Learning more about the various types of ants can be a challenge – after all, there are more than 12,000 species, but as a rule of thumb, we can divide them into two types – those that are annoying but harmless (think jam sandwiches at a picnic) and those that are seriously destructive (think damage to your home). The warmer months can see both types invade both indoor and outdoor spaces – and getting rid of them can be a serious challenge. They can appear anywhere, from your drive and paths and other paved areas. These can be annoying – and reduce the appeal of your home – but they’re more an annoyance than a serious issue.
Those tiny black ‘Sugar Ants’ are more than happy to hoover up the crumbs from a sandwich – but again (aside from the fact that they can carry harmful bacteria), they are just annoying. However, then there are carpenter ants. These ants can make it their summer goal to consume your house from the inside out. Adding to the problem is that they can give you a nasty nip. If you are faced with these home invaders, then here are some hints and tips to make sure that the problem goes away.
Firstly – what are Carpenter Ants?
The name really says it all. They make it their business to damage the wooden infrastructure of a home. And any wooden furniture you might have. They don’t eat the wood (like termites), but they chew it up and then excrete it in order to make pathways – their very extensive family. One of the ways to spot them is to keep an eye out for tiny particles that resemble wood shavings. If you are interested in new words – that leavings are called ‘Frass’ by the experts.
Spotting a carpenter ant is pretty easy. They’re much larger than other ants (1/2″ to 5/8″). They come in a variety of colours – ranging from red/black to all red and, in some cases, a vibrant brown.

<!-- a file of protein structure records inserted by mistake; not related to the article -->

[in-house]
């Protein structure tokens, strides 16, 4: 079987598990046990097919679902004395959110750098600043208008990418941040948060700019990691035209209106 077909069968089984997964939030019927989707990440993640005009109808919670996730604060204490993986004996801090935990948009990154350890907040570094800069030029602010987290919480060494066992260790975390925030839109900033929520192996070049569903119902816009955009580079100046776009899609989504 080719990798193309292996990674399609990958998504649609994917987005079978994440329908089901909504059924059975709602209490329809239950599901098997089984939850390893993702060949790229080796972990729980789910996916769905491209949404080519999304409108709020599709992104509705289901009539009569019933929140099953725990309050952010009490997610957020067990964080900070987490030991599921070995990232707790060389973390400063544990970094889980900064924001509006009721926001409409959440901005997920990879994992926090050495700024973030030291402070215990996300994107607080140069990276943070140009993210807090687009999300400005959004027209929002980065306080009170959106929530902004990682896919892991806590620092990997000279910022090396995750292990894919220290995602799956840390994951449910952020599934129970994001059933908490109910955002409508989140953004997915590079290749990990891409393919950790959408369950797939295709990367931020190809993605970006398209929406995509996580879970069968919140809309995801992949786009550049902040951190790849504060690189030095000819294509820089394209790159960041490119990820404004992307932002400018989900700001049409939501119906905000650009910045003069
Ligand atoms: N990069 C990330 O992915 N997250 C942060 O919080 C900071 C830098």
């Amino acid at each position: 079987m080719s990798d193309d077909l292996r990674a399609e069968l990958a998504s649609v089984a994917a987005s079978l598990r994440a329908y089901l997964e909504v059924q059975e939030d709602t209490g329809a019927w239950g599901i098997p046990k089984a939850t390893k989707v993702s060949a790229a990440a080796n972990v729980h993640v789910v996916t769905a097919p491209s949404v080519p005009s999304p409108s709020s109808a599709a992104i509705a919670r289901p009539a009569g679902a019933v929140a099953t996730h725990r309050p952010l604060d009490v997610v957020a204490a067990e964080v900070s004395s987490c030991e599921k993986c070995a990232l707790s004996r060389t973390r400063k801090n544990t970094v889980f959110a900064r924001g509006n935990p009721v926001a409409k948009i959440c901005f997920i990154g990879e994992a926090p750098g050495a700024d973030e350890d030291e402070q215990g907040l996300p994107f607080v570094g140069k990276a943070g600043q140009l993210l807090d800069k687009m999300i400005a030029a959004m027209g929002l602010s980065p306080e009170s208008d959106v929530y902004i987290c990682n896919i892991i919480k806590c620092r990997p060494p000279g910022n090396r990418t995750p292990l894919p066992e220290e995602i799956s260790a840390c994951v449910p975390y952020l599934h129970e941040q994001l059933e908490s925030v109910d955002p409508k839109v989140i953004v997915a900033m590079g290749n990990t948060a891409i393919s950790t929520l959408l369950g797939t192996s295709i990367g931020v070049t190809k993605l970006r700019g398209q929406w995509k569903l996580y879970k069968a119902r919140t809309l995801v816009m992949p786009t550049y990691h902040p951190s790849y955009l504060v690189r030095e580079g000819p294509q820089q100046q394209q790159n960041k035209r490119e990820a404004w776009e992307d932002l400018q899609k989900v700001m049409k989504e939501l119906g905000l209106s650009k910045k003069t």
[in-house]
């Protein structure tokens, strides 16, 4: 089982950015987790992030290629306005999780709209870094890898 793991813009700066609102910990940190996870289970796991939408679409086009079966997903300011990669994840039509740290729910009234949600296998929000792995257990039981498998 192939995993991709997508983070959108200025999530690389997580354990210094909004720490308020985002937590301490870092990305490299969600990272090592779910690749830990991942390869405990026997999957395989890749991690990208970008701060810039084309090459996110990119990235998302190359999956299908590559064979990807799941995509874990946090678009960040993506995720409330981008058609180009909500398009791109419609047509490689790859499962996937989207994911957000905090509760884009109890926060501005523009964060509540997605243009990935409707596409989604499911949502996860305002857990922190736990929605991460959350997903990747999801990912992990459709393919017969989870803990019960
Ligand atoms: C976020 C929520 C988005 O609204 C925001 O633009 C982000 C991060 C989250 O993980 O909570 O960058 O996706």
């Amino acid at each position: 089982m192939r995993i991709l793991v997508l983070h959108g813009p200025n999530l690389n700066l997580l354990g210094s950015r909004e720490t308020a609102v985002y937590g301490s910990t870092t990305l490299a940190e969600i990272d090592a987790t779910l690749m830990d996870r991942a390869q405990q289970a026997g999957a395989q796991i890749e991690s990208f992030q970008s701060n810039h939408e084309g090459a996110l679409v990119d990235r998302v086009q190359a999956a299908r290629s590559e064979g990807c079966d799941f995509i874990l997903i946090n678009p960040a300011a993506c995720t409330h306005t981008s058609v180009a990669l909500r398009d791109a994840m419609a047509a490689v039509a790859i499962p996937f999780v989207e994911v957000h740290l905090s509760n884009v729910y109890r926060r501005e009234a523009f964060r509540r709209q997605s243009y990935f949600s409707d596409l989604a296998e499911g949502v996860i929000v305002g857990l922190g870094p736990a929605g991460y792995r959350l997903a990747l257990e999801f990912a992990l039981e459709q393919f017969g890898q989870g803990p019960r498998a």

So how do they get into my home?
Attraction to the home’s wooden material is key. Carpenter Ants love moist or moldy wood. So if you have leaking taps or an unsealed roof, you’re laying out the welcome mat for these uninvited guests. But they may not always chew their way in. Any small opening is an invite. That opening does not have to be level with the ground. Carpenter Ants are avid climbers (including up pipes and electrical wiring).
Carpenter Ants are also thirsty – so they gather near water sources. Take a close look at your dishwasher, aircon unit, sinks, shower and bath if you think you might have an infestation.
Getting rid of Carpenter Ants
Killing a single ant is going to get you nowhere fast. Like most ant species, carpenter ants send out scouts. Those Scouts will take a look at your home as a potential nesting site. If what you have on offer meets with their approval, the rest of the family will quickly move in, including those Worker Ants who will start building the nest. A few carpenter ants? Well done on your Eagle eye – but that’s only the beginning of the challenge. Here are some next steps.
Finding the nesting site is important – so make bait and physically observe where those scouts and workers are headed. Most experts recommend sweet baits (jam, jellies, and possibly for the more discerning ants, a crushed jelly bean). Sugar and baking soda mixed together will also work. If you are going that route, then you are killing two birds with a single stone – the sugar will attract the ants, while the baking soda kills them. Bonus – it’s environmentally friendly.
Keeping surfaces clean is vital. Carpenter Ants (like all ants use pheromone trails to guide other ants to a food source. Eliminating these trails leads to confusion. Essential oils work fabulously. Try some Tea Tree or any of the citrus oils. Dab some on a cotton ball and wipe down surfaces. You can also use a mixture of dish soap and water in a spray bottle to make the job less labour-intensive. A combo of water and white wine vinegar also works.
Now, if you have found the nest, the next step is to get rid of it (remember, keep an eye out for ‘Frass’ – or put your ear to the wall – if you hear a rustling sound, you may just have Carpenter Ants). The experts at Terminix recommend drilling 1/8″ holes spaced six inches apart in the nest. Then use a build duster (you can pick one up at your garden store or even at a hardware outlet) and puff some boric acid into those holes. Boric Acid is deadly to ants. You’ll have to repeat the process several times.
When is it time to call in the professionals?
This may sound like a lot of work for carpenter ant control. Take the easy way out and call in the professionals. Getting rid of one nest may not be the end of your problems – where there is one, there may be many more. Get hold of a qualified exterminator to identify and destroy all of the nests. And if you see a carpenter Ant – but cannot find the nest, then professional help is absolutely necessary.